1st Edition

Case Studies in Paleoethnobotany
Understanding Ancient Lifeways through the Study of Phytoliths, Starch, Macroremains, and Pollen

ISBN 9781611322965
Published June 27, 2018 by Routledge
260 Pages

USD $44.95

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Book Description

Case Studies in Paleoethnobotany focuses on interpretation in paleoethnobotany. In it the reader is guided through the process of analyzing archaeobotanical data and of using that data to address research questions. Part I introduces archaeobotanical remains and how they are deposited, preserved, sampled, recovered, and analyzed. Five issue-oriented case studies make up Part II and illustrate paleoethnobotanical inference and applications. A recurrent theme is the strength of using multiple lines of evidence to address issues of significance.

This book is unique in its explicit focus on interpretation for "consumers" of paleoethnobotanical knowledge. Paleoethnobotanical inference is increasingly sophisticated and contributes to our understanding of the past in ways that may not be apparent outside the field or to all practitioners. The case study format allows in-depth exploration of the process of interpretation in the context of significant issues that will engage readers. No other work introduces paleoethnobotany and illustrates its application in this way.

This book will appeal to students interested in ancient plant–people interrelationships, as well as archaeologists, paleoethnobotanists, and paleoecologists. The short methods chapters and topical case studies are ideal for instructors of classes in archaeological methods, environmental archaeology, and ethnobiology.

Table of Contents

Table of Contents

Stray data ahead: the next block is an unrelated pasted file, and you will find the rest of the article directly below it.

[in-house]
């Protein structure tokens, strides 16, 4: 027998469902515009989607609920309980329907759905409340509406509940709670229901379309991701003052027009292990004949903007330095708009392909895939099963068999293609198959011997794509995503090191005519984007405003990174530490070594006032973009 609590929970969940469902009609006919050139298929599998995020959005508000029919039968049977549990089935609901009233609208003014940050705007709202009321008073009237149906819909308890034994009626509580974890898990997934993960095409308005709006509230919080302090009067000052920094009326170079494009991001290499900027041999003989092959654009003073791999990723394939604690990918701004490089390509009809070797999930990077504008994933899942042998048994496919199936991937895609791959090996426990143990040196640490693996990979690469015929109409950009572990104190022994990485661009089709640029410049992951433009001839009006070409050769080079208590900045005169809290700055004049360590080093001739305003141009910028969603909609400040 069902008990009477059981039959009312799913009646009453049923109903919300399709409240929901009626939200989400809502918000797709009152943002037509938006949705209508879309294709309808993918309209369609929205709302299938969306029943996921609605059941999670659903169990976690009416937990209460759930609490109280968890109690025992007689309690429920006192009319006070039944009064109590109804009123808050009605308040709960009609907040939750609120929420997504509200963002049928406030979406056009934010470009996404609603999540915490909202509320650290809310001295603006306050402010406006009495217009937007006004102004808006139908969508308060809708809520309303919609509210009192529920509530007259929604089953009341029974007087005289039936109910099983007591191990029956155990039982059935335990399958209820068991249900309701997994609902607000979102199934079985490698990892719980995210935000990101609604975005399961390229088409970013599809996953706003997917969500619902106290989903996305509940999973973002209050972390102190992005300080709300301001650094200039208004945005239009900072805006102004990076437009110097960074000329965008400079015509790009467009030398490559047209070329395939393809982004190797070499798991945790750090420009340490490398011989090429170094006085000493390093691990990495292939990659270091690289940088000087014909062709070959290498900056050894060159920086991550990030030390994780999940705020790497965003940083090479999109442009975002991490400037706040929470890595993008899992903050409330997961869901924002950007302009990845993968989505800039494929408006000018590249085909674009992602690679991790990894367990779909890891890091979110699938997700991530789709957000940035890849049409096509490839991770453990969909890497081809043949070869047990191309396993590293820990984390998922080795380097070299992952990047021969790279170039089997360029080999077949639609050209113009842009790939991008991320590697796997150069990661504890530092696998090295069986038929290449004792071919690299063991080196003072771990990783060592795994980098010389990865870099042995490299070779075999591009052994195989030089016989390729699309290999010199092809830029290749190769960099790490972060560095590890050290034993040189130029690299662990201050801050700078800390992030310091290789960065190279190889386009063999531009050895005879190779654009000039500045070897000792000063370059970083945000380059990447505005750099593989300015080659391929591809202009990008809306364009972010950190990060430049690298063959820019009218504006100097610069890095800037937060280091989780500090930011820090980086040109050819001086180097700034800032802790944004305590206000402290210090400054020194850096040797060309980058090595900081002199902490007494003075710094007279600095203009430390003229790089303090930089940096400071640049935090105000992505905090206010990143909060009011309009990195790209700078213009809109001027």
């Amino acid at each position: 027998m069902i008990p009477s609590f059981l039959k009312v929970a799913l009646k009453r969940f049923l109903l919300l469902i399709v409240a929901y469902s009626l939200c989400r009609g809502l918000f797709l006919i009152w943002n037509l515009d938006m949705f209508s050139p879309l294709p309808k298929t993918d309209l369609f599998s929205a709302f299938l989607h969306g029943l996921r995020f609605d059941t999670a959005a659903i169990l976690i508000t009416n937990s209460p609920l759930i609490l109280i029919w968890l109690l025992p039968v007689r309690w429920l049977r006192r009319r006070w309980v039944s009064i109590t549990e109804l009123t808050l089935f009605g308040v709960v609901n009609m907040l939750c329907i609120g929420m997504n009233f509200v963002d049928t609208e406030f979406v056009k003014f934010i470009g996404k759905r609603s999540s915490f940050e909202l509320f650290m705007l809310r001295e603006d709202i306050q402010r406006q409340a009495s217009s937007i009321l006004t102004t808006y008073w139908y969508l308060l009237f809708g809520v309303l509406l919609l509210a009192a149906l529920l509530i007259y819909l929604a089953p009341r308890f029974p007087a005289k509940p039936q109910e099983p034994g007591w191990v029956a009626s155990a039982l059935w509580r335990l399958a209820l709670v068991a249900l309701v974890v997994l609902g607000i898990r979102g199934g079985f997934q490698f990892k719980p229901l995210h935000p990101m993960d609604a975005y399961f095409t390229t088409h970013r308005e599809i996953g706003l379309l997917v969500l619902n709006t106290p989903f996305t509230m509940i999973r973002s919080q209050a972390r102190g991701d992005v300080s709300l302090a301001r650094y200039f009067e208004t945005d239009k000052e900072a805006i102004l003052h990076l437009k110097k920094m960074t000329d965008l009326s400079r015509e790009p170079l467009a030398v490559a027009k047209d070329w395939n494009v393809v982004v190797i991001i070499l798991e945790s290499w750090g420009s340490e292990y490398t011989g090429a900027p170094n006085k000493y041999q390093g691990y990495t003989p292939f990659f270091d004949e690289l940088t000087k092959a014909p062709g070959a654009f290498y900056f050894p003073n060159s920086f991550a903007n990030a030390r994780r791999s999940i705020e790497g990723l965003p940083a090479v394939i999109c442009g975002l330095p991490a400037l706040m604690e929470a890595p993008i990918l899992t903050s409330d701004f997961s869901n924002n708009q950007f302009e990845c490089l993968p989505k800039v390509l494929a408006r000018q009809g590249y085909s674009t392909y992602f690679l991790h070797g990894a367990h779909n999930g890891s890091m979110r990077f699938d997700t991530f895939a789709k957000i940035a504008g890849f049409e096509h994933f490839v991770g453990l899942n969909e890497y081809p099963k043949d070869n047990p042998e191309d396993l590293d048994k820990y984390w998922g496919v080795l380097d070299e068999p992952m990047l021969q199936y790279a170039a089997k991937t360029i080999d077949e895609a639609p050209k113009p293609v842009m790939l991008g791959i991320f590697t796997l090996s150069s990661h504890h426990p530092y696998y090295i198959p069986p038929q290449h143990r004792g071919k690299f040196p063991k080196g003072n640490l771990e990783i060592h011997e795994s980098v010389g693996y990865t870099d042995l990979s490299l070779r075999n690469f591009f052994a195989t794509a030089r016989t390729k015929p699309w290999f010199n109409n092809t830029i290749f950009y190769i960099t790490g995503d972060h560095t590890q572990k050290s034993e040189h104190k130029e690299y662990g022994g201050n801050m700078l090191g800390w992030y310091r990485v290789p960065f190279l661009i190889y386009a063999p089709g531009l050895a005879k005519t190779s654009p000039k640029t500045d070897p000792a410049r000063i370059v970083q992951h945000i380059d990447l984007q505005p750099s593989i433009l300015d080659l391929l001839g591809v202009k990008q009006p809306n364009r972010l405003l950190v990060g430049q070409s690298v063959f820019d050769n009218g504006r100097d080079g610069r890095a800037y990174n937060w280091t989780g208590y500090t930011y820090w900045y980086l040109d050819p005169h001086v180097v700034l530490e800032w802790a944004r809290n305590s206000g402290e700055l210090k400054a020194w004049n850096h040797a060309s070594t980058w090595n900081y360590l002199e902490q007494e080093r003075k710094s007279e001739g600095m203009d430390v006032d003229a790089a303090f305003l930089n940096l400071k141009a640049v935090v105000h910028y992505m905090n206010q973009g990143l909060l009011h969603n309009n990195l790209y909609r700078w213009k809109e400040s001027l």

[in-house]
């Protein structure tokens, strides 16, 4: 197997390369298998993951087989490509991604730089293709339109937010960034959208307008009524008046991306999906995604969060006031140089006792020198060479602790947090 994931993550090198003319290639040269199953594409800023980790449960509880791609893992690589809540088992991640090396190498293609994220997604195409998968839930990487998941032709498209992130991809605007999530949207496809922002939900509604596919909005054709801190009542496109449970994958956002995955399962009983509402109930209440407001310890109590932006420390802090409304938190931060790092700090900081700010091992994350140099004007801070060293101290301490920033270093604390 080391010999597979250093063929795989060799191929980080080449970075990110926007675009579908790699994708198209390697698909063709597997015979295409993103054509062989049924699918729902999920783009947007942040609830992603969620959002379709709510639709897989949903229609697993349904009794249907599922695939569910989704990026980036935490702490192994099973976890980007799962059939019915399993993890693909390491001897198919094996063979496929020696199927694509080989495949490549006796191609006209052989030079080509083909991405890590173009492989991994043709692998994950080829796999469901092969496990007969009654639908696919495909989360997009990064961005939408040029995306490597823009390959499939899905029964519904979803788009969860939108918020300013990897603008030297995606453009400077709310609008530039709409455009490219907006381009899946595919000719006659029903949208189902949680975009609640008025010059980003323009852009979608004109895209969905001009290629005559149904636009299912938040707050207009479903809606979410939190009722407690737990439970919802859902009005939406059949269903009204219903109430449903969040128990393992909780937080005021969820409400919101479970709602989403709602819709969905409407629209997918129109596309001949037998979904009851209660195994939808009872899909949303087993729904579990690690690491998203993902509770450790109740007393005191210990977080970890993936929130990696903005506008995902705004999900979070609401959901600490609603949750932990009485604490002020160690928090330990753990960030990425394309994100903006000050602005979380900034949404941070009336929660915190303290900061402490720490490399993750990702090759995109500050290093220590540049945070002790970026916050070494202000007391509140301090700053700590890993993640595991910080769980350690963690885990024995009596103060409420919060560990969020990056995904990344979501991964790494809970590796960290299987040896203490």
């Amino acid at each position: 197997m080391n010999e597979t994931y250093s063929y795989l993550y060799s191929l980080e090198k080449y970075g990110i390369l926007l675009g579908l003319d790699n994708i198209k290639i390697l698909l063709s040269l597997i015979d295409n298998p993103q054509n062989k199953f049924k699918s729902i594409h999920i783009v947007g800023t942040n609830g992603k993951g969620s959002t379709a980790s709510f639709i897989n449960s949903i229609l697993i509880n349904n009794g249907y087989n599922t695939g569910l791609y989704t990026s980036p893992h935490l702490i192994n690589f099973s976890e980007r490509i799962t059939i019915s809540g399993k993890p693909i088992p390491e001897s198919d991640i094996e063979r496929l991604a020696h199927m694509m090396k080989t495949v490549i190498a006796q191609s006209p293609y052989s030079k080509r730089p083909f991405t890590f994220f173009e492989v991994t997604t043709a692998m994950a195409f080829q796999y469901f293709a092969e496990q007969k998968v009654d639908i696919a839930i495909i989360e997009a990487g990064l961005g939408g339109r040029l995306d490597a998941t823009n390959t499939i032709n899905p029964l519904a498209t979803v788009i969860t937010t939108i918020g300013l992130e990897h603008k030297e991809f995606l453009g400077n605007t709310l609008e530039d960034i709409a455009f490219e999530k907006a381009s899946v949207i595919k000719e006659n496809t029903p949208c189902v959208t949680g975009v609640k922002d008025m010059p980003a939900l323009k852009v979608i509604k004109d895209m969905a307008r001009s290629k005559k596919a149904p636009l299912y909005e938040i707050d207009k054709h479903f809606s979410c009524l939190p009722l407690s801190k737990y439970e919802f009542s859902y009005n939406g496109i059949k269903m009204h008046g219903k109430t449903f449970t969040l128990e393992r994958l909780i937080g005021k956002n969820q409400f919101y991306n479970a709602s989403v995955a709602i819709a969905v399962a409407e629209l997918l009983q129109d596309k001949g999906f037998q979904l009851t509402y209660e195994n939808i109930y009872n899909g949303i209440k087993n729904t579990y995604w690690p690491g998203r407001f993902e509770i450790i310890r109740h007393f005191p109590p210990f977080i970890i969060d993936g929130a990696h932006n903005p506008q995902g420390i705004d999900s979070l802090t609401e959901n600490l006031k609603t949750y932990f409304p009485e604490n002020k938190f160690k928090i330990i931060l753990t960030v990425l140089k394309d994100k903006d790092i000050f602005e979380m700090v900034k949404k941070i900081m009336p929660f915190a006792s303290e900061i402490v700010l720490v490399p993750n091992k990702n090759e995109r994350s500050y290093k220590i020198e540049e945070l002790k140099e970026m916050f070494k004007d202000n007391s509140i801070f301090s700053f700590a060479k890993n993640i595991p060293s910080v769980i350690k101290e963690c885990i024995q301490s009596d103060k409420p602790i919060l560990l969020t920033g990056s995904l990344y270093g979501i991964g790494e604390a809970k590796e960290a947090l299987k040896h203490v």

Part I: The Nature and Study of Paleoethnobotanical Remains

Chapter 1. Paleoethnobotanical Remains

Introduction: The Paleoethnobotanical Approach

Paleoethnobotanical Data and their Study



Fruits and nuts


Roots and tubers




Studying archaeobotanical remains

The comparative collection

Chapter 2. Deposition and Preservation of Paleoethnobotanical Remains


Macroremain Deposition and Preservation




Grinding stone example

Phytolith Deposition and Preservation




Grinding stone example

Starch Deposition and Preservation




Grinding stone example

Pollen Deposition and Preservation




Grinding stone example

Conclusion: Deposition and Preservation of Paleoethnobotanical Remains

Chapter 3. Field Sampling and Recovery


Strategies and Techniques for Sampling

Flotation and Fine Sieving

Flotation example: Using a SMAP-style system

Pre-flotation preparations


Post-flotation cleanup

Hints for good recovery of macroremains by machine-assisted flotation

Collecting Artifacts and Residues for Starch (and other microfossil) Analysis

Guidelines for selecting artifacts

Criteria for artifact selection

Control samples

Handling artifacts

Provenience information

Field-sampling of residues for microfossil study


Procedure for unwashed artifacts

Reducing water volume

Chapter 4. Approaches to Paleoethnobotanical Interpretation


Qualitative analysis

Quantitative analysis

Common Measures used to Interpret Archaeobotanical Data

Raw data tabulation

Ubiquity/percentage presence



Application of multivariate techniques

Reading a Stratigraphic Diagram

Part II: Interpreting Paleoethnobotanical Data: Case Studies

Chapter 5. Investigating Neanderthal Life-ways through Paleoethnobotany


Background to the Case Study

Neanderthal Diet(s): The Contribution of Plant and Animal Foods

Neanderthals as top predators: Faunal and isotope evidence

Neanderthals as foragers: Botanical evidence

Near East and Mediterranean

Central and northern Europe

Foraging practices of early modern humans

Near East, Europe and Africa

South and Southeast Asia

Discussion: Plant foods in Neanderthal diet